Culturomics: Google Tracks Culture Trends Through Books

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A screen shot of the Google Books Ngram Viewer

Want to know if the Beatles really were bigger than Jesus? Then head over to the Google Books NGram Viewer.

Using this tool, you can compare words and phrases from several languages across centuries by charting their frequency in books, an exercise that can shed light on everything from rock stars and religious figures to gender studies and epidemiology. (An n-gram is a sequence of words or numbers, i.e. “Civil War” or “1600 Pennsylvania Avenue”).  Simply enter one word, or several. Then click the wildly understated “Search lots of books.” Observe and marvel.

“Men” meets “women” around 1985. “Science” began overtaking “religion” around 1930. There was a very brief period where “Virgina Woolf” appeared in more books than “Mark Twain.” Funny how a low point for “God” in the 20th century corresponds with a high point for “sex” (that would be around 1980).

(See the top 10 buzzwords of 2010.)

The NGram Viewer has debuted in conjunction with the publication of a research article in the journal Science (available after free registration). The study authors — among them Harvard scientists, including Steven Pinker, and folks from Google — have written an intriguing paper on what they call the new science of culturomics and its many applications. Drawing on a database of more than 5 million books — 4% of all those ever published (and only a selection of the total books that Google has scanned so far) — they explain how we can quantitatively analyze the lexicon, changes in grammar, censorship, even fame. They speak of “lexical ‘dark matter’” (most English words, apparently, do not appear in dictionaries), the “quantifiable fingerprints” of suppression (just compare how frequently the Jewish painter Marc Chagall occurs in English versus German books while the Nazis were in power), and the reality of fleeting celebrity. According to their analysis, “People are getting more famous than ever before, but are being forgotten more rapidly than ever.” Similarly, they conclude, “We are forgetting our past faster with each passing year.”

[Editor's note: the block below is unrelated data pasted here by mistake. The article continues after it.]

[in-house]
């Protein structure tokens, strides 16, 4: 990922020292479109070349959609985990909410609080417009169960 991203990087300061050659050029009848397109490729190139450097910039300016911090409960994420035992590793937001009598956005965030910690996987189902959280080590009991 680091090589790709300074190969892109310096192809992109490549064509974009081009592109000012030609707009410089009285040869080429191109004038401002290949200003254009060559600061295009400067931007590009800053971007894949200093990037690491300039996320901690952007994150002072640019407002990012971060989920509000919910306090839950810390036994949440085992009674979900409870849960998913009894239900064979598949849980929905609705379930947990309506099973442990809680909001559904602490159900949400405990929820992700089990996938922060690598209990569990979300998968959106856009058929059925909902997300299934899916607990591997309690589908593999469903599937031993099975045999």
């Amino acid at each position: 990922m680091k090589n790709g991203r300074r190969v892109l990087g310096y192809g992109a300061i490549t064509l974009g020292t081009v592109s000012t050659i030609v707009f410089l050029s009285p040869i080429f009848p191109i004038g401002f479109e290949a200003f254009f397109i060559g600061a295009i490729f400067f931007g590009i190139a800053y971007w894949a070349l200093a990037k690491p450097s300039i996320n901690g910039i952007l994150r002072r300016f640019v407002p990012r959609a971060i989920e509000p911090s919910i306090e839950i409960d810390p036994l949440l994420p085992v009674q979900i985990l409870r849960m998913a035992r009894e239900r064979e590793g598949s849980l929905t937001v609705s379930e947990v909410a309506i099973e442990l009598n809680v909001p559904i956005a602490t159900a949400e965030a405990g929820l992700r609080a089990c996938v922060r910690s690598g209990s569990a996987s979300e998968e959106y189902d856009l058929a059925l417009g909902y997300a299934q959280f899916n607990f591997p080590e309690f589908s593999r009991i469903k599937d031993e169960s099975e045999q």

(See the top 10 underreported stories of 2010.)

Of course, the humanities cannot be reduced to statistics. Poetry is not a science. And you need to place results in context; you need to know, for example, that just because the “Great War,” didn’t occur so much in the latter half of the 20th century, that doesn’t mean people stopped writing about it. They were just calling it “World War I” instead. Those behind the study say this tool is meant to supplement other methods of inquiry, not supplant them. “It’s not just an answer machine. It’s a question machine,” Erez Lieberman-Aiden, a co-author of the study and computational biologist at Harvard University, told Wired. “Think of this as a hypothesis-generating machine.”

So check out the machine and plug in what you’re most curious about.  Notice that “Freud” occurs more frequently than “Galileo,” “Darwin,” and “Einstein.” See when “ain’t” was more common than “isn’t.” And resign yourself to the fact that, at least in books, the “Beatles” weren’t bigger than “Jesus.” (via Guardian)